Why should an employer offer a private benefits marketplace (also known as an exchange)? Our experience suggests the value proposition with a private employer marketplace can vary by the employer’s size.
Mid-size employers – defined as having over 100 employees and up to 5,000 employees – may have unique reasons for deploying a private exchange. Unlike organizations with significant resources that can be brought to bear, the mid-market views the tax penalties associated with not adequately covering their workforce as well as potential human capital costs as too onerous for them to walk away from offering group insurance. Also, the physical infrastructure in terms of staff and financial resources may be inadequate to continue to manage and innovate within their existing benefit administration platform.
In fact, recent reports point to continued growth in both the number of employers and employees on private employer marketplaces. And data shows that growth has been especially significant among mid-sized employers. Some employers considering private marketplaces anticipate cost savings as employee “buy down” to less rich benefit packages. Others have embraced defined contribution strategies to control cost, where they provide employees a set financial contribution toward their benefits to reduce volatility in benefit costs and managing benefit spend while attempting to get employees more engaged in their own benefit choices. However, since both of these strategies can be accomplished without a private marketplace, why should a mid-size employer deploy an exchange strategy?
Here are five things mid-size employers should consider when evaluating a benefit marketplace:
- Does the marketplace relieve much of the administrative burden associated with enrollment and benefits selection process?
This includes eligibility, payroll integration and ACA reporting compliance. All employers are looking to take advantage of technology and forego the “heavy lifting” associated with this administrative burden – especially since HR departments are often stretched thin. Yet employers should know that there will be more ACA compliance and reporting requirements down the road, placing yet another strain on the their internal resources. Having admin support from your exchange is critical. And, of the implementations that do not go smoothly, all too often it is due to the service (or lack thereof) and not the technology. So, it is important to understand how the work will be done and managed.
- Does the marketplace combine a range of products with decision-support tools to help make benefits selection more of a retail shopping experience?
In the case of a mid-size employer, the range of products available may be more extensive than what the employer could secure on their own or exceed what they’re willing to support in their benefit administration system. At the same time, employees want more choice in their benefit selection, and an exchange can make that easy.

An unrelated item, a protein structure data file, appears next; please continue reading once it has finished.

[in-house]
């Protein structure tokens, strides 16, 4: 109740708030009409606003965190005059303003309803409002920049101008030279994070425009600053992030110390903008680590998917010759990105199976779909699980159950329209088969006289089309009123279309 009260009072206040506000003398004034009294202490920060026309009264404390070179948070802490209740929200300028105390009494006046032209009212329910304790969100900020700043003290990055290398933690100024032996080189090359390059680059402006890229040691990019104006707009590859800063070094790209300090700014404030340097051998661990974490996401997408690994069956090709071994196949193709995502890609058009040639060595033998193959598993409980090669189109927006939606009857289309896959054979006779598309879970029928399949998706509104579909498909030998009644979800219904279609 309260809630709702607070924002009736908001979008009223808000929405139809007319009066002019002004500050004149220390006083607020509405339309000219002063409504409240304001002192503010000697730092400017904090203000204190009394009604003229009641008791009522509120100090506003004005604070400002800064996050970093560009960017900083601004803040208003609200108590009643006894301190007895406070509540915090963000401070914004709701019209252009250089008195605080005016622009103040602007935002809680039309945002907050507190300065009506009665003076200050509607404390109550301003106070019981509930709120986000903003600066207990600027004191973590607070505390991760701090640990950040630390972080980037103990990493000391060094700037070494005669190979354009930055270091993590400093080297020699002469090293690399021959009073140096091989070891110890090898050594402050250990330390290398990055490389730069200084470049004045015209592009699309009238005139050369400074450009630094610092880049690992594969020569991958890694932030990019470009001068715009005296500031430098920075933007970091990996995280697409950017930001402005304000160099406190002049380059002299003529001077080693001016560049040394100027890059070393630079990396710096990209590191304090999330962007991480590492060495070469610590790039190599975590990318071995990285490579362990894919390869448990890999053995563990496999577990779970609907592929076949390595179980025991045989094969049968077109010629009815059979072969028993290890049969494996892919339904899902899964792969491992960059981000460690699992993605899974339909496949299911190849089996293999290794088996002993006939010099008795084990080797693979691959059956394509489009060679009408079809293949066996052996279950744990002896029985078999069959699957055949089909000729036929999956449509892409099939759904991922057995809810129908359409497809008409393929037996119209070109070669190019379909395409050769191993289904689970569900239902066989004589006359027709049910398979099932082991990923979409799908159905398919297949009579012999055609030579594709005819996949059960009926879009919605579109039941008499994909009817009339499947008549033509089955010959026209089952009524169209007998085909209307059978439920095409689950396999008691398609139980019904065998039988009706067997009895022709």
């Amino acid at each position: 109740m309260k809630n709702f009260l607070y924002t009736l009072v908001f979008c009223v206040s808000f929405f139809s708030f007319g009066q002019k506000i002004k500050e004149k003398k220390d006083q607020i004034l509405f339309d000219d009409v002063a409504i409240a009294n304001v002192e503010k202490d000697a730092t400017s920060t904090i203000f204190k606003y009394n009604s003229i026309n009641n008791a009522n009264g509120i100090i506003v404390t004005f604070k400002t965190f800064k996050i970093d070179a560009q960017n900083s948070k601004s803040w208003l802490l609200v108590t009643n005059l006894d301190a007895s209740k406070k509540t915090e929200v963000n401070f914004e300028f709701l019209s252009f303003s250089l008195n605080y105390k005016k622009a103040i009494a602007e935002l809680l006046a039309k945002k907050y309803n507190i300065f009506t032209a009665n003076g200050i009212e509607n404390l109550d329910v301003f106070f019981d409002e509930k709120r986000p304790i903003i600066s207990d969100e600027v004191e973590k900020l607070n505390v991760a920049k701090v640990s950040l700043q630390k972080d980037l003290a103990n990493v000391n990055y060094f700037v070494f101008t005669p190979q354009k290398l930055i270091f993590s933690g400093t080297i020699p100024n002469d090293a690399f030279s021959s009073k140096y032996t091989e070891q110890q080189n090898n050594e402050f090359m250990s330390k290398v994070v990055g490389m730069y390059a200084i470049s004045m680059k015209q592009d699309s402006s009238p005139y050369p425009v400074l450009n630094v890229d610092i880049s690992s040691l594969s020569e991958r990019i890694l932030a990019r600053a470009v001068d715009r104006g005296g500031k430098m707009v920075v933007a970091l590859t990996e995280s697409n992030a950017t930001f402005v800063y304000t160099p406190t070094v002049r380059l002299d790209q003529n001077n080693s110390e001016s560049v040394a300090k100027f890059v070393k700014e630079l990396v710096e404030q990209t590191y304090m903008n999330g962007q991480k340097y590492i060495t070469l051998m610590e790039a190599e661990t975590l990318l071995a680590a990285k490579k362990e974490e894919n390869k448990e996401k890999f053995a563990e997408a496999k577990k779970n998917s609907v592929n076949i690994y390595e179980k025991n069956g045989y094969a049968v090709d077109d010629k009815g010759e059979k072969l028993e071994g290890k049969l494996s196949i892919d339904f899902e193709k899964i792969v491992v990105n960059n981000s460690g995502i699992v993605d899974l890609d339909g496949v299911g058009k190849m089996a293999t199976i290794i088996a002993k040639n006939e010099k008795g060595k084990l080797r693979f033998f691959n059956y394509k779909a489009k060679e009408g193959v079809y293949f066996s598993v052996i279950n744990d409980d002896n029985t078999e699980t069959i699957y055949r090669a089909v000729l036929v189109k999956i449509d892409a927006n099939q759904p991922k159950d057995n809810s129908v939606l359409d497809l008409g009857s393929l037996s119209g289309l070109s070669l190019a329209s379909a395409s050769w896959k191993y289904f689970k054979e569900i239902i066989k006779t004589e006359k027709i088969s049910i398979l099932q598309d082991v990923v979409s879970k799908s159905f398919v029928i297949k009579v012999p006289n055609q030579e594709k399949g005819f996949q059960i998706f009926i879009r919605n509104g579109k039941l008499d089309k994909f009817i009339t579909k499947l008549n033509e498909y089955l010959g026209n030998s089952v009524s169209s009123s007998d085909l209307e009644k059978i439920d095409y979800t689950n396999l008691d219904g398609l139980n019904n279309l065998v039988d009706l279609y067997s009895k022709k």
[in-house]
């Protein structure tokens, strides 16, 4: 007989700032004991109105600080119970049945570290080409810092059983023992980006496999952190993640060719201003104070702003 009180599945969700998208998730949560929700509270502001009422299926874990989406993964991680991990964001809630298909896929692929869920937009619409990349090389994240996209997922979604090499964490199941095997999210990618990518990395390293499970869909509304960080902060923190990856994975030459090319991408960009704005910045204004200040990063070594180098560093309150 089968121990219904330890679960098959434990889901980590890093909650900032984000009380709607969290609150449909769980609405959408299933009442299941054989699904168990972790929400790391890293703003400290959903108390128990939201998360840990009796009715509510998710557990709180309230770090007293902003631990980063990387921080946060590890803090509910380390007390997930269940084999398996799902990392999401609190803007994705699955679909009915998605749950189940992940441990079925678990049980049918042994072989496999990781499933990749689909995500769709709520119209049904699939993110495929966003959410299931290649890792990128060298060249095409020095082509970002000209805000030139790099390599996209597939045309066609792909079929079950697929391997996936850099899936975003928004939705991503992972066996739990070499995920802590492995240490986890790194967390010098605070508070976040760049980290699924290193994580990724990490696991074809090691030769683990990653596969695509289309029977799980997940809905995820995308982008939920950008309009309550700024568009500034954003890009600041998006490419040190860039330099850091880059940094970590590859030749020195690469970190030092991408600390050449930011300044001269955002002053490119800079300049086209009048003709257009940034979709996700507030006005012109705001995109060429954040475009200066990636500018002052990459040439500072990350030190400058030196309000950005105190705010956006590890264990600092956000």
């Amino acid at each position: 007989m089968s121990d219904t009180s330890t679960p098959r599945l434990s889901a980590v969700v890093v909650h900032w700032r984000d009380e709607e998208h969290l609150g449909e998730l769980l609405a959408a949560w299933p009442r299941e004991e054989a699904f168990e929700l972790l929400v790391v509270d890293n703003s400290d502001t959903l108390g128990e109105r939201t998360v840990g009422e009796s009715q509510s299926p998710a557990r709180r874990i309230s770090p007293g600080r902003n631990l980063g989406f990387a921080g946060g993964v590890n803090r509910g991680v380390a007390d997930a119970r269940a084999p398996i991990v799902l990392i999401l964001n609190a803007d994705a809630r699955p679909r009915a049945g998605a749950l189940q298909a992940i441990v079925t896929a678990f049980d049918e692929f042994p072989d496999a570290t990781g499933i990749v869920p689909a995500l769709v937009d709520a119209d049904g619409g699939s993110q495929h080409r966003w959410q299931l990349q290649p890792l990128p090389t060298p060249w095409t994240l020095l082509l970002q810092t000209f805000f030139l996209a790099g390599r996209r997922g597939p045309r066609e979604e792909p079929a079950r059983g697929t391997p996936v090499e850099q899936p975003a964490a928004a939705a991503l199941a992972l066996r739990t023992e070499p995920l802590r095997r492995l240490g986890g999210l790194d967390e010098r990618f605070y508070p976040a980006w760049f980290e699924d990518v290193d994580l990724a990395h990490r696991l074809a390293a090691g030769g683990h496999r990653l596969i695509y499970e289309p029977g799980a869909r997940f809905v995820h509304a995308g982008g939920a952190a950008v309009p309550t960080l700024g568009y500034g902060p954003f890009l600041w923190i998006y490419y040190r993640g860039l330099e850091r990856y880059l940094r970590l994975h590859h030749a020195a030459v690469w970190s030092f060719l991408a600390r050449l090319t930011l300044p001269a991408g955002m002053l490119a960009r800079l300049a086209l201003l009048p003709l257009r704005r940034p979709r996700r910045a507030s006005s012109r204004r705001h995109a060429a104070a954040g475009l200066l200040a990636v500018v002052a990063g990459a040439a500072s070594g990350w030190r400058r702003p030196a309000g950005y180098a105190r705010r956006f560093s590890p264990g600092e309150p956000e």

- Does the marketplace provide a “total workforce solution” for benefits, meaning can IT enable full-time, part-time, retiree and contracted employees the access to shop for insurance?
By supporting multiple benefit models – both group and individual, simultaneously – the employer can address the needs of those eligible for group coverage and support those who are not eligible, such as contract and contingent (1099 and part-time individuals). The back-end business rules of some marketplaces can easily support this diversity.
- Does the marketplace offer a level of transparency as to benefit costs, whether or not it is done in conjunction with defined contribution?
Again, this can be done outside of a marketplace, but the reality is that most user experiences now are structured to mimic an online shopping experience, complete with virtual shopping carts and running totals on dollars spent. Consequently, employees have a much greater understanding of the costs and tradeoffs available with different benefit choices.
- Finally, does the marketplace give the employer the capability to engage employees beyond open enrollment and act as a gateway for other health and wellness tools (including cost and quality transparency tools)?
This might include a communications platform that is integrated with a Customer Relationship Management system to help HR engage employees throughout the year regarding their benefit options, particularly as they experience new life events (i.e., a pregnancy, moving to a new city, etc.).
The private employer marketplace is a new starting point for an engaged employee or consumer. The longer-term benefit of a private employer marketplace is to offer more personalized products and services (think high value and narrow networks or even new types of health insurance and drug coverage). The private employer marketplace lays the groundwork for helping employees select and manage their benefits to ensure health and financial security. This is the long-term benefit and vision that encourages mid-size employers to move in this direction, recognizing that their limited sources can be better deployed elsewhere.